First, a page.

The COVID-19 pandemic has already been officially named as a lethal disease that has managed to put the entire world population into emergency. So, it’s perfectly normal that it generates a lot of concern in companies and their employees. This article will answer some questions related to legal obligations that will surely help you protect your company along with all personnel.
What duties do employers have regarding the virus?
Although some companies were asked to suspend or limit their activities for a time. The MoHRE published new instructions in this regard. Since March 29 of this year, and the regulations will be that no more than 30% of the staff may be present at their workplace and the other 70% will work remotely from home.
But some branches, such as construction, telecommunications, banking, energy, are not obliged to comply with this regulation. Even so, there are a series of requirements that must be met at the time of carrying out their daily tasks.
The detailed COVID-19 regulations that are issued with their respective suggestions are constantly changing. Government authorities sometimes have to make decisions that are published by the media and their agencies. Of course, sometimes there are certain delays in written communications of resolutions that are made so that they can be made available to the public.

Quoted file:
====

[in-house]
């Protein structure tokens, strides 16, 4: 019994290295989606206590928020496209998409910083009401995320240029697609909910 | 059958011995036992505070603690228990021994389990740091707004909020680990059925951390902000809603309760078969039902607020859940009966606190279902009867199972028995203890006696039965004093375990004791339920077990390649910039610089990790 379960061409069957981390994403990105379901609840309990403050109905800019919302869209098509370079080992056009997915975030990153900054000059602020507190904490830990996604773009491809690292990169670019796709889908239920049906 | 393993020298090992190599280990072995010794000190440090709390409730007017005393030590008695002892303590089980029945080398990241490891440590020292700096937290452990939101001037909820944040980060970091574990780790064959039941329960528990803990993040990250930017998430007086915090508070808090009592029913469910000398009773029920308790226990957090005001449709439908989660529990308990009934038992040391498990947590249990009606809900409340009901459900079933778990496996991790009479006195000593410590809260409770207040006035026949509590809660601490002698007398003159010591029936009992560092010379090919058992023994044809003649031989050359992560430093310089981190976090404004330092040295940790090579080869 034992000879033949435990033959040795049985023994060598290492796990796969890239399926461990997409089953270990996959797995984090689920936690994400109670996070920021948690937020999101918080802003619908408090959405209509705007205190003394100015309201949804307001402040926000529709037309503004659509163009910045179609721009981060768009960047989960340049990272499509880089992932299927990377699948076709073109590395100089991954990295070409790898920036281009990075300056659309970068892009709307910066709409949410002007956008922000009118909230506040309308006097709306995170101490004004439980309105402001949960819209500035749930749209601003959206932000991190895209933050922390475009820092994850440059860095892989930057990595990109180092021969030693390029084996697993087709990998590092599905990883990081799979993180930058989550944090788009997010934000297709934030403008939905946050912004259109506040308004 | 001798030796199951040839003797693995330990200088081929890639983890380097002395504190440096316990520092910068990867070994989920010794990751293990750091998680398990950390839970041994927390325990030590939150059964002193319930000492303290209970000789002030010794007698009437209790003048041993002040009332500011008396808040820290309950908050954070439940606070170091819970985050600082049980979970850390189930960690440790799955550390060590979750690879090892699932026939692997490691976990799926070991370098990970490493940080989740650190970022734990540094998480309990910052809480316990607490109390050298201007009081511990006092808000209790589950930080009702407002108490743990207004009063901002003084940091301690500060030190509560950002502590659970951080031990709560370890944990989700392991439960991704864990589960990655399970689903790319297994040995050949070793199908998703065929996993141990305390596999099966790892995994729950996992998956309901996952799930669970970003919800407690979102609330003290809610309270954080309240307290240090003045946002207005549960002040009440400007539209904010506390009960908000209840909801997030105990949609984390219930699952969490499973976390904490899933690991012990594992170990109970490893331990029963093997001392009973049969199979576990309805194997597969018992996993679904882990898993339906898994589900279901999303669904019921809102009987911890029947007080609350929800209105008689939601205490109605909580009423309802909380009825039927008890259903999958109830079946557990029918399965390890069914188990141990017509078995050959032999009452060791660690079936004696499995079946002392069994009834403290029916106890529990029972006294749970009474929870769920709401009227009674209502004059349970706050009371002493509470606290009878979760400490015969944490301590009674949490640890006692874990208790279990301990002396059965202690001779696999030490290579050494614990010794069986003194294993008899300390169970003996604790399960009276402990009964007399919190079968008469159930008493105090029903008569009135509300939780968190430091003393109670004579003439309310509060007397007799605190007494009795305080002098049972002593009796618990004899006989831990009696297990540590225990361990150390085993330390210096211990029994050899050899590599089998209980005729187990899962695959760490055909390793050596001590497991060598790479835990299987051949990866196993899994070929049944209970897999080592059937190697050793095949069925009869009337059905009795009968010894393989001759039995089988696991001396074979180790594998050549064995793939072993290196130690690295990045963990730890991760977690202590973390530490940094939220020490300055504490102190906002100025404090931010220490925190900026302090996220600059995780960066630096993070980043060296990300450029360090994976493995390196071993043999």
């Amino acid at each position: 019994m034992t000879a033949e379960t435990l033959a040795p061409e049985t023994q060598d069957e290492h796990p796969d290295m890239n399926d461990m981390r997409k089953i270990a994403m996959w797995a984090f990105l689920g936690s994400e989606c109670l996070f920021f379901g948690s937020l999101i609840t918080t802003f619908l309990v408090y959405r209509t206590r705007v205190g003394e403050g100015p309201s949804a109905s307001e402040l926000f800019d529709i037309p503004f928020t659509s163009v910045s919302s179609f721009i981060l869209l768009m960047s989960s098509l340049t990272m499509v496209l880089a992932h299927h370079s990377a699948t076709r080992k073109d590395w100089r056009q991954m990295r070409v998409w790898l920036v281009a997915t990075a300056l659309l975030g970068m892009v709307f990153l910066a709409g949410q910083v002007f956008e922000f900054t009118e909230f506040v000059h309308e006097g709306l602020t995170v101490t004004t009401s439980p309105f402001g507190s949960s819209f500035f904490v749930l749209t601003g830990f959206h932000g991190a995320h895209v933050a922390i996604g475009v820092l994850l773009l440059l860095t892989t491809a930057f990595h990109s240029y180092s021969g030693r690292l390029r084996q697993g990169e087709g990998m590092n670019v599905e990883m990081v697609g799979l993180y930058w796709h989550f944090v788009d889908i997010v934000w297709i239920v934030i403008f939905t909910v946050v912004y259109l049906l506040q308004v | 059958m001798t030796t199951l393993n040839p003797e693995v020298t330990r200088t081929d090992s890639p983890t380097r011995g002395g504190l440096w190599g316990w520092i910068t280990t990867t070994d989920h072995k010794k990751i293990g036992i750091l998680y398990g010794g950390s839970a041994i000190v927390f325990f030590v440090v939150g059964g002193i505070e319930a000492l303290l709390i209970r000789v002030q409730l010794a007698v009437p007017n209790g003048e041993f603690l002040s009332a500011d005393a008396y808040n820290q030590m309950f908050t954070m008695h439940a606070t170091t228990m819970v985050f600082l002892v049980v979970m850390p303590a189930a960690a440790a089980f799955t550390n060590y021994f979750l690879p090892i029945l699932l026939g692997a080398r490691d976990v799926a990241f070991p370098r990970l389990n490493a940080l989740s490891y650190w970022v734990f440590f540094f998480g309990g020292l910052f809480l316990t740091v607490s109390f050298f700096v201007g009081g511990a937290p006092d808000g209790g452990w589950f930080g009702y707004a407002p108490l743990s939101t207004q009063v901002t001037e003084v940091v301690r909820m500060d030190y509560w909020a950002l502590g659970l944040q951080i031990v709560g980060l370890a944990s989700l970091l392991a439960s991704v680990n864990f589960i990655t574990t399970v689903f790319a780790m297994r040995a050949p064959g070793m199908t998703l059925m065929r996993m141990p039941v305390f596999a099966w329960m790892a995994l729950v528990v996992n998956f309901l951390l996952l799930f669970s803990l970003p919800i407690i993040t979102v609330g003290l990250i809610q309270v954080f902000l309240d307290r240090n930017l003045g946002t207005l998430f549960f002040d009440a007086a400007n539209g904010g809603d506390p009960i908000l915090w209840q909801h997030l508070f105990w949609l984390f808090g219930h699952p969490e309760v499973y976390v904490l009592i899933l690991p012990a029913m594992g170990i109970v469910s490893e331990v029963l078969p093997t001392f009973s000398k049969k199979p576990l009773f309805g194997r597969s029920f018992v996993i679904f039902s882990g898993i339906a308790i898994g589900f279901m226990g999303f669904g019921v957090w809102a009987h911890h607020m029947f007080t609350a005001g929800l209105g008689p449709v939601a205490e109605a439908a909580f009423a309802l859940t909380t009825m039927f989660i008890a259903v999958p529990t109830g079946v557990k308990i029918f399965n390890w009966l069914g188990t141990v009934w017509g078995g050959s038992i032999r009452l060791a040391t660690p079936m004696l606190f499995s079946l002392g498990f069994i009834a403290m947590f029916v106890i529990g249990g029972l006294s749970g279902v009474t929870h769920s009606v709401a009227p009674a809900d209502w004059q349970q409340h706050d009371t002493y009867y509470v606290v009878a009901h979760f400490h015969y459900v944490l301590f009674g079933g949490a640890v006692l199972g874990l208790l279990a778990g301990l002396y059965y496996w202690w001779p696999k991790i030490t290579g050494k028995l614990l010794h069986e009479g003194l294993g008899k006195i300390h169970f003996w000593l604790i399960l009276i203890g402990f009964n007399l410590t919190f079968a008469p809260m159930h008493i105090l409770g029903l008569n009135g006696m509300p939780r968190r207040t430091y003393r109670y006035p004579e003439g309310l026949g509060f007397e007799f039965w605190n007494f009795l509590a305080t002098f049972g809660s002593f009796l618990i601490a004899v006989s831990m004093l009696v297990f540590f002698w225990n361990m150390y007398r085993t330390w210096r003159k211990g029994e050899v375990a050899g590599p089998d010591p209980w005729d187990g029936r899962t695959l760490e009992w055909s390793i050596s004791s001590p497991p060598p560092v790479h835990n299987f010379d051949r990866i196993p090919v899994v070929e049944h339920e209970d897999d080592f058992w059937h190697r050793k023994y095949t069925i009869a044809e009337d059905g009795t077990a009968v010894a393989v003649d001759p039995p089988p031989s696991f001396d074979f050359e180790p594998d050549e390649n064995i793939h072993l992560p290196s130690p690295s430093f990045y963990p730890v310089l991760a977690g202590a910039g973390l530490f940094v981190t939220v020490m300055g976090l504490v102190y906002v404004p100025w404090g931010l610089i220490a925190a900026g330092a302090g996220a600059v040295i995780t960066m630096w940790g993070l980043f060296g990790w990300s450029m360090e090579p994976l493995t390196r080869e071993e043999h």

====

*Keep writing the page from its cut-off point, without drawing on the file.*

Regardless of the standards issued for COVID-19, employers must ensure the protection of their workers and comply with the global health and safety instructions set forth by the UAE regulations.
Each employer that is governed by Federal Law No. 8 of 1980 related to the Regulation of Labor Relations, has the responsibility of providing its personnel with the necessary protective materials to avoid occupational injuries and illnesses that may occur in the workplace.
Companies with established branches in the Dubai International Financial Center (DIFC) or Abu Dhabi Global Market (ADGM), have the responsibility to provide safety, health and well-being to all their workers, within reason.
Legal duties regarding health and safety are important with regard to COVID-19 as they require employers to ensure that work environments are free from hazards and that precautions are taken to prevent the spread of COVID-19, and thus workers feel protected.
Companies must assess the latent dangers and consider that employees may become infected. Companies are encouraged to train their staff regarding COVID-19. It’s suggested as a minimum that:
• Cover your mouth and nose with a tissue when you cough or sneeze.